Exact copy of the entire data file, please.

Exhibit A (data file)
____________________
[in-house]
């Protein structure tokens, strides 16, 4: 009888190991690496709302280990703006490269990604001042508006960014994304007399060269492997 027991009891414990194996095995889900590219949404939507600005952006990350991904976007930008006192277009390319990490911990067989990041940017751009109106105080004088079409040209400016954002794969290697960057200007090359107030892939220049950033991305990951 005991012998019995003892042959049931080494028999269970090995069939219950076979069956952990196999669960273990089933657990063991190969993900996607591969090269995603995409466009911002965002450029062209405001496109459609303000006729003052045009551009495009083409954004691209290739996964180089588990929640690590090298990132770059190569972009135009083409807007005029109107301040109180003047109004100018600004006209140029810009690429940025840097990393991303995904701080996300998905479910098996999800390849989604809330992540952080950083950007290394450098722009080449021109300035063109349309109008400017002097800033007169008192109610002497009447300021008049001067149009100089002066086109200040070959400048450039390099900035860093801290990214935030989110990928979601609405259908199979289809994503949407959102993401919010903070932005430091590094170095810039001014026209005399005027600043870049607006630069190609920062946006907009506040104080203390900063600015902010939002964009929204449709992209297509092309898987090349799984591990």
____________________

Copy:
[in-house]
């Protein structure tokens, strides 16, 4: 009888190991690496709302280990703006490269990604001042508006960014994304007399060269492997 027991009891414990194996095995889900590219949404939507600005952006990350991904976007930008006192277009390319990490911990067989990041940017751009109106105080004088079409040209400016954002794969290697960057200007090359107030892939220049950033991305990951 005991012998019995003892042959049931080494028999269970090995069939219950076979069956952990196999669960273990089933657990063991190969993900996607591969090269995603995409466009911002965002450029062209405001496109459609303000006729003052045009551009495009083409954004691209290739996964180089588990929640690590090298990132770059190569972009135009083409807007005029109107301040109180003047109004100018600004006209140029810009690429940025840097990393991303995904701080996300998905479910098996999800390849989604809330992540952080950083950007290394450098722009080449021109300035063109349309109008400017002097800033007169008192109610002497009447300021008049001067149009100089002066086109200040070959400048450039390099900035860093801290990214935030989110990928979601609405259908199979289809994503949407959102993401919010903070932005430091590094170095810039001014026209005399005027600043870049607006630069190609920062946006907009506040104080203390900063600015902010939002964009929204449709992209297509092309898987090349799984591990």